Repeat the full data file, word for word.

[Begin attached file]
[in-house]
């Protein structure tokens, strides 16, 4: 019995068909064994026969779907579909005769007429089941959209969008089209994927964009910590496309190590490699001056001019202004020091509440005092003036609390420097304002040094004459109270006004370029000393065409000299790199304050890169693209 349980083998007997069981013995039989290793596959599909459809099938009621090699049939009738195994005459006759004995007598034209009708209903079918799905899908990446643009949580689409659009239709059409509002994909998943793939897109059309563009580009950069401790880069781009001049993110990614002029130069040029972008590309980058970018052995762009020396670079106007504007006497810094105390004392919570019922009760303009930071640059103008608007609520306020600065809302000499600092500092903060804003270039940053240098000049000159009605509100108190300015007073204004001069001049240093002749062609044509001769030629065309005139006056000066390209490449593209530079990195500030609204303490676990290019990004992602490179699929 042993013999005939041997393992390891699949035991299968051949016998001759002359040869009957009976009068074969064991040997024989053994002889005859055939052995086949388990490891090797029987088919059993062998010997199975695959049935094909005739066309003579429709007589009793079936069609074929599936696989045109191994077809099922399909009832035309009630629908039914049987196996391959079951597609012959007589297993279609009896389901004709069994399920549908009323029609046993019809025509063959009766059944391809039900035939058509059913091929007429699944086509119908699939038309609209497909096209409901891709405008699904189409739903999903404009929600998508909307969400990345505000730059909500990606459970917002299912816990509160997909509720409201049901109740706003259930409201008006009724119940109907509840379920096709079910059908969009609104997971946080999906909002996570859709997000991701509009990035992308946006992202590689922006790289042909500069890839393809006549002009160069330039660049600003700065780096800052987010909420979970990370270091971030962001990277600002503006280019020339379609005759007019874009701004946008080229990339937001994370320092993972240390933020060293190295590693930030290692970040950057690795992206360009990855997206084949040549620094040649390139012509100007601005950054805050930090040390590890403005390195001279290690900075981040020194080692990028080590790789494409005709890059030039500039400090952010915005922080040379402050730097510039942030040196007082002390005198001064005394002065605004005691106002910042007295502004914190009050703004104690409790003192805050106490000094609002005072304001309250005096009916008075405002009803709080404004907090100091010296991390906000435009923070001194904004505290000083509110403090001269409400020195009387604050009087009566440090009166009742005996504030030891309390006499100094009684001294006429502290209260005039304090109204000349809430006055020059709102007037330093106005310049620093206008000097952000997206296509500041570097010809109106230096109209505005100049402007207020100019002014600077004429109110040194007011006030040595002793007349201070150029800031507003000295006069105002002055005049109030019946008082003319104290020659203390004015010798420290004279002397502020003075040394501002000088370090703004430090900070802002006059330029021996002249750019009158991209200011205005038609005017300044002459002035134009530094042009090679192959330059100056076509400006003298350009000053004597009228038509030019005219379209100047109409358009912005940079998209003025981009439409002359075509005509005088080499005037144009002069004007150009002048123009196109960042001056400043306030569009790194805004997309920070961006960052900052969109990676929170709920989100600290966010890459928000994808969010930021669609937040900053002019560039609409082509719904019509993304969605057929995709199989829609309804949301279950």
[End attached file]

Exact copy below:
[in-house]
């Protein structure tokens, strides 16, 4: 019995068909064994026969779907579909005769007429089941959209969008089209994927964009910590496309190590490699001056001019202004020091509440005092003036609390420097304002040094004459109270006004370029000393065409000299790199304050890169693209 349980083998007997069981013995039989290793596959599909459809099938009621090699049939009738195994005459006759004995007598034209009708209903079918799905899908990446643009949580689409659009239709059409509002994909998943793939897109059309563009580009950069401790880069781009001049993110990614002029130069040029972008590309980058970018052995762009020396670079106007504007006497810094105390004392919570019922009760303009930071640059103008608007609520306020600065809302000499600092500092903060804003270039940053240098000049000159009605509100108190300015007073204004001069001049240093002749062609044509001769030629065309005139006056000066390209490449593209530079990195500030609204303490676990290019990004992602490179699929 042993013999005939041997393992390891699949035991299968051949016998001759002359040869009957009976009068074969064991040997024989053994002889005859055939052995086949388990490891090797029987088919059993062998010997199975695959049935094909005739066309003579429709007589009793079936069609074929599936696989045109191994077809099922399909009832035309009630629908039914049987196996391959079951597609012959007589297993279609009896389901004709069994399920549908009323029609046993019809025509063959009766059944391809039900035939058509059913091929007429699944086509119908699939038309609209497909096209409901891709405008699904189409739903999903404009929600998508909307969400990345505000730059909500990606459970917002299912816990509160997909509720409201049901109740706003259930409201008006009724119940109907509840379920096709079910059908969009609104997971946080999906909002996570859709997000991701509009990035992308946006992202590689922006790289042909500069890839393809006549002009160069330039660049600003700065780096800052987010909420979970990370270091971030962001990277600002503006280019020339379609005759007019874009701004946008080229990339937001994370320092993972240390933020060293190295590693930030290692970040950057690795992206360009990855997206084949040549620094040649390139012509100007601005950054805050930090040390590890403005390195001279290690900075981040020194080692990028080590790789494409005709890059030039500039400090952010915005922080040379402050730097510039942030040196007082002390005198001064005394002065605004005691106002910042007295502004914190009050703004104690409790003192805050106490000094609002005072304001309250005096009916008075405002009803709080404004907090100091010296991390906000435009923070001194904004505290000083509110403090001269409400020195009387604050009087009566440090009166009742005996504030030891309390006499100094009684001294006429502290209260005039304090109204000349809430006055020059709102007037330093106005310049620093206008000097952000997206296509500041570097010809109106230096109209505005100049402007207020100019002014600077004429109110040194007011006030040595002793007349201070150029800031507003000295006069105002002055005049109030019946008082003319104290020659203390004015010798420290004279002397502020003075040394501002000088370090703004430090900070802002006059330029021996002249750019009158991209200011205005038609005017300044002459002035134009530094042009090679192959330059100056076509400006003298350009000053004597009228038509030019005219379209100047109409358009912005940079998209003025981009439409002359075509005509005088080499005037144009002069004007150009002048123009196109960042001056400043306030569009790194805004997309920070961006960052900052969109990676929170709920989100600290966010890459928000994808969010930021669609937040900053002019560039609409082509719904019509993304969605057929995709199989829609309804949301279950």